Preliminary Data From the Study of Coagulative Profile of HIV Infected Individuals Suggest a Role For Point Mutations in the Gene in Protein S Deficiency in Individuals Undergoing Highly Antiretroviral Therapy
Mariantonietta Di Stefano1, 2, #, Giovanna D’Andrea2, #, Fabio Zoboli1, Giuseppina Faleo1, Massimo Fasano1, Domenico Martinelli3, Maurizio Margaglione2, Teresa A. Santantonio1, Josè R. Fiore1, *
Identifiers and Pagination:Year: 2018
First Page: 6
Last Page: 10
Publisher Id: TOAIDJ-12-6
Article History:Received Date: 10/09/2017
Revision Received Date: 22/12/2017
Acceptance Date: 21/01/2018
Electronic publication date: 28/02/2018
Collection year: 2018
open-access license: This is an open access article distributed under the terms of the Creative Commons Attribution 4.0 International Public License (CC-BY 4.0), a copy of which is available at: https://creativecommons.org/licenses/by/4.0/legalcode. This license permits unrestricted use, distribution, and reproduction in any medium, provided the original author and source are credited.
HIV infection is a known prothrombotic condition but factors involved are still controversial. A role for antiretrovirals, especially protease inhibitors, was advocated.
The study aimed to analyze the levels of anticoagulant proteins in virally suppressed HIV-infected subjects treated with different anti-retroviral regimens.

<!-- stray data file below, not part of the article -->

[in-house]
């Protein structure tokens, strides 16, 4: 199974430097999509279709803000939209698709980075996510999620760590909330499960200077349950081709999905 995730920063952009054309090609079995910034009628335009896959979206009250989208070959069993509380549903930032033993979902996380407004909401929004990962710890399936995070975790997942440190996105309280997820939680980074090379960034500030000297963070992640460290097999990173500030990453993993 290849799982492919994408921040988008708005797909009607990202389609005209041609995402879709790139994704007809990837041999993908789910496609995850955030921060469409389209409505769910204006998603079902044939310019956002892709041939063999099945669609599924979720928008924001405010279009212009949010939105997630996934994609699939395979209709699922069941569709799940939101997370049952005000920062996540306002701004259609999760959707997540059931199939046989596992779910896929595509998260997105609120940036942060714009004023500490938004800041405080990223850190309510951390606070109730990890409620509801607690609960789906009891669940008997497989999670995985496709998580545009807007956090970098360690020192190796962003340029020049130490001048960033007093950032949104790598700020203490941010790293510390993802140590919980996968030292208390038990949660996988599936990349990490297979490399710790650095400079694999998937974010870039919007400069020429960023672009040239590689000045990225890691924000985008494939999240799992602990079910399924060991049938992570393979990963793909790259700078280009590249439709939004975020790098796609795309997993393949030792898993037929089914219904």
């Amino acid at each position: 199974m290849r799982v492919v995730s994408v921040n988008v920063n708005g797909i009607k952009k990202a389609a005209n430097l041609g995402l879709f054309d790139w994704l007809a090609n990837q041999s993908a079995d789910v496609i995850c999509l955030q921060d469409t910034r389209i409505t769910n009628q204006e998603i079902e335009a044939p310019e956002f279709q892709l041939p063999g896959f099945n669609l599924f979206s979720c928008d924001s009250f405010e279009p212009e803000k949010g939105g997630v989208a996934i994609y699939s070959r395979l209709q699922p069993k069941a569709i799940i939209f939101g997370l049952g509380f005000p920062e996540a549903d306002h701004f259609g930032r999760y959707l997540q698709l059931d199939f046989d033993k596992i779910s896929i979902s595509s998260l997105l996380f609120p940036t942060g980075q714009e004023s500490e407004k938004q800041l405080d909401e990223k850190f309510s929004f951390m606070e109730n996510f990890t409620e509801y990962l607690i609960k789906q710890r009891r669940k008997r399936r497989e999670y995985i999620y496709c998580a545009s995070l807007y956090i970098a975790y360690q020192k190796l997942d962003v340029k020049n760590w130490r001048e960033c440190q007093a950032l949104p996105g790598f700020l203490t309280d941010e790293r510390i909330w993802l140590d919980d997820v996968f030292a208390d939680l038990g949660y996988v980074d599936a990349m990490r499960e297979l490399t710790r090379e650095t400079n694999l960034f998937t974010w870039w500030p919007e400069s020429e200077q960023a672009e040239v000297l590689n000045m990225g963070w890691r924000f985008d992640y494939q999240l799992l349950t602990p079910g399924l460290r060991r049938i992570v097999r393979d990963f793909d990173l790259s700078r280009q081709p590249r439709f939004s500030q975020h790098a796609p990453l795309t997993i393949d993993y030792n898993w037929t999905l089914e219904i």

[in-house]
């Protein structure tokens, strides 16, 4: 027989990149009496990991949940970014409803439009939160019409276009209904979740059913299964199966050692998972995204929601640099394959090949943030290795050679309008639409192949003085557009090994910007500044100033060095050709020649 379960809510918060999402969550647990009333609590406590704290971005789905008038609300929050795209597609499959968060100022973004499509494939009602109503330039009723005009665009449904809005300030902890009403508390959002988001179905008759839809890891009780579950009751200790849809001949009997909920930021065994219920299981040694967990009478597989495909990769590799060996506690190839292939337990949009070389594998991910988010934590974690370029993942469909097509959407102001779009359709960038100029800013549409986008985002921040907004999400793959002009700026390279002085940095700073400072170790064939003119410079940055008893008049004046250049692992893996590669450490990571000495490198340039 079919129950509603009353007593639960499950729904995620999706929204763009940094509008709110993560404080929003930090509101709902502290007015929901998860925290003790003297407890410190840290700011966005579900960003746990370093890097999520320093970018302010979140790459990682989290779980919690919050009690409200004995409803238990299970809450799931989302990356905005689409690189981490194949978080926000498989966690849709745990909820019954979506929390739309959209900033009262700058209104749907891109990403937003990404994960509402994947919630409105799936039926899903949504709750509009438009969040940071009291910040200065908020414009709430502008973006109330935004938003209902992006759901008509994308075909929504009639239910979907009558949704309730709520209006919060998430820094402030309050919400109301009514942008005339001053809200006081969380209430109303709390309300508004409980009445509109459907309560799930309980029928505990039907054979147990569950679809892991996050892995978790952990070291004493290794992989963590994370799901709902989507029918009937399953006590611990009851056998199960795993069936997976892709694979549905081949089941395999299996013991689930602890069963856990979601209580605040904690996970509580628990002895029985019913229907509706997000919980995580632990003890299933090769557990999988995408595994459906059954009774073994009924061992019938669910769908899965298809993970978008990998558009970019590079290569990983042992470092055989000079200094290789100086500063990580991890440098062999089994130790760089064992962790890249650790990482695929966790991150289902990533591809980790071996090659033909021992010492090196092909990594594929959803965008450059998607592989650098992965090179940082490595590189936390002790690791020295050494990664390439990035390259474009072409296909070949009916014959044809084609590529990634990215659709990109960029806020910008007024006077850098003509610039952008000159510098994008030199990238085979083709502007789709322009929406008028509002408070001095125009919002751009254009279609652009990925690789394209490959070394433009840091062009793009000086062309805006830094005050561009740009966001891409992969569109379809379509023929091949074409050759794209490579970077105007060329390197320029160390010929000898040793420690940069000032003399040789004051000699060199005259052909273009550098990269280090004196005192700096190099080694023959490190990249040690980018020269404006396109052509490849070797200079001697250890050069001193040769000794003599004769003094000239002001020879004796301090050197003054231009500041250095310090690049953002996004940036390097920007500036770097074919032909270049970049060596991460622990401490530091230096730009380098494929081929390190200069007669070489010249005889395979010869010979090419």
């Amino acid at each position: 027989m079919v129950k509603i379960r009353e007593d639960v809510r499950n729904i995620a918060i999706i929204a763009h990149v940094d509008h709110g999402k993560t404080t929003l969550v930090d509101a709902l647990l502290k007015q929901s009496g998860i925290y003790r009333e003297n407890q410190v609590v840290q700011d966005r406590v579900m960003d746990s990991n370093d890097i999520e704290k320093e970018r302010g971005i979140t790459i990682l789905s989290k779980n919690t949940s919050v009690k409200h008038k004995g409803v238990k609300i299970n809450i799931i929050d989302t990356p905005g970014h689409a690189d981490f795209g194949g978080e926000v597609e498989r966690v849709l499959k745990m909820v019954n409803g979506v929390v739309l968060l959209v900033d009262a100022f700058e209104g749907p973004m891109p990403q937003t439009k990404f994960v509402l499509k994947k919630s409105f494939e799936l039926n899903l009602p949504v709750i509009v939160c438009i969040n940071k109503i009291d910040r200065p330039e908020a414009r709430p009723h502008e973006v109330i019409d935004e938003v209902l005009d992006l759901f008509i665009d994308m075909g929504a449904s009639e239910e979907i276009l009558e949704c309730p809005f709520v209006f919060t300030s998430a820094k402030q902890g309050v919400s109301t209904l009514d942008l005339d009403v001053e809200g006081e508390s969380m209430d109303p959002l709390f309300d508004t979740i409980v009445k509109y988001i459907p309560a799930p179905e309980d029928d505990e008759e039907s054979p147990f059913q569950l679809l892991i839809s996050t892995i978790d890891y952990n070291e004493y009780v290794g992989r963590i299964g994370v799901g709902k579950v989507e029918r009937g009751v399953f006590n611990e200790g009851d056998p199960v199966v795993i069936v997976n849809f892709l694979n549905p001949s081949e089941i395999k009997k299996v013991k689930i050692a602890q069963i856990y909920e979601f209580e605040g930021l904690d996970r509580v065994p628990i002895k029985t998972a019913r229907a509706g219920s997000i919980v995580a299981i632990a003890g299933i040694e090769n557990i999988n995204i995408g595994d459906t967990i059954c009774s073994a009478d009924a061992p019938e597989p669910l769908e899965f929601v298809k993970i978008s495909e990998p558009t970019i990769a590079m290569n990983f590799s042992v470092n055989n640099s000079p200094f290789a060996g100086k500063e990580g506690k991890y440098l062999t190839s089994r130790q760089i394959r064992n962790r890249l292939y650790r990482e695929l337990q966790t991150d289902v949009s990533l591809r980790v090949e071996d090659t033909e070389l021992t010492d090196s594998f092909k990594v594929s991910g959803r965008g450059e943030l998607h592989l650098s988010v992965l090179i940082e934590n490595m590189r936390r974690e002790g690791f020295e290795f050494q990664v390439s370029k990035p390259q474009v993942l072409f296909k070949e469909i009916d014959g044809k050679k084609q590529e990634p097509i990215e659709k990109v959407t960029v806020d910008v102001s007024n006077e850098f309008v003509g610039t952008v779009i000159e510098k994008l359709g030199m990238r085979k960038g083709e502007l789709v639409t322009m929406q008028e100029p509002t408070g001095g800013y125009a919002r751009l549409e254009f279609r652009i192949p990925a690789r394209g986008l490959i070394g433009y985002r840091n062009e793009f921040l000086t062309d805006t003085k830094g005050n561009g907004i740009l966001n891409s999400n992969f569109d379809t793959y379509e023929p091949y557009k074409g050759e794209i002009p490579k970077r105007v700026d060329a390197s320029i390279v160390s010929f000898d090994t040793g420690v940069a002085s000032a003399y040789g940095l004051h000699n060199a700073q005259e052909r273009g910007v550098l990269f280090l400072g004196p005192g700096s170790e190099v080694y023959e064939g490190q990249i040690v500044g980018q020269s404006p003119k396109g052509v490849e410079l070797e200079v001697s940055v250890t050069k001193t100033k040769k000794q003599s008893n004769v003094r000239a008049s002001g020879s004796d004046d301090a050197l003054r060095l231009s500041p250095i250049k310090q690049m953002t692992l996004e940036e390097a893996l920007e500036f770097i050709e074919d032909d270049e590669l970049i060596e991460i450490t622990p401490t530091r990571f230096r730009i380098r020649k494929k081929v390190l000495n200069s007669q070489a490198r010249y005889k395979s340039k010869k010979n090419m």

Materials and Methods:
Forty-four patients were included in the study. C and PS, D-Dimers and Fibrinogen levels were determined as well as APC-resistance. PROS1 gene was sequenced in a group of patient.
Twelve of the 44 subjects (27%) showed reduced levels of PS, while lower levels of PC were found only in 2 patients (4,5%). No difference in the mean values of PC and PS was found stratifying the study population by antiretroviral regimen administrated (p>0.05).
Three patients had higher levels of D-Dimer concentrations and in two of these patients, an association between higher D-Dimer values and lower levels of PS was observed; but however no correlation was found by statistical analysis.
PROS1 gene analysis was performed in 26 of the 44 HIV-1 patients and the subjects with low levels of PS had mutation in the fifteen exon of PROS 1 gene. While among individuals with normal levels, this mutation was observed only in 8/18 (44%) of the cases (p=0,0072).
The majority of patients with low PS levels also had mutations in the fifteen exon of PROS 1 gene. Genetic determinants, deserving further investigations, rather than antiretrovirals might cause PS deficiency in HIV-1 positive patients.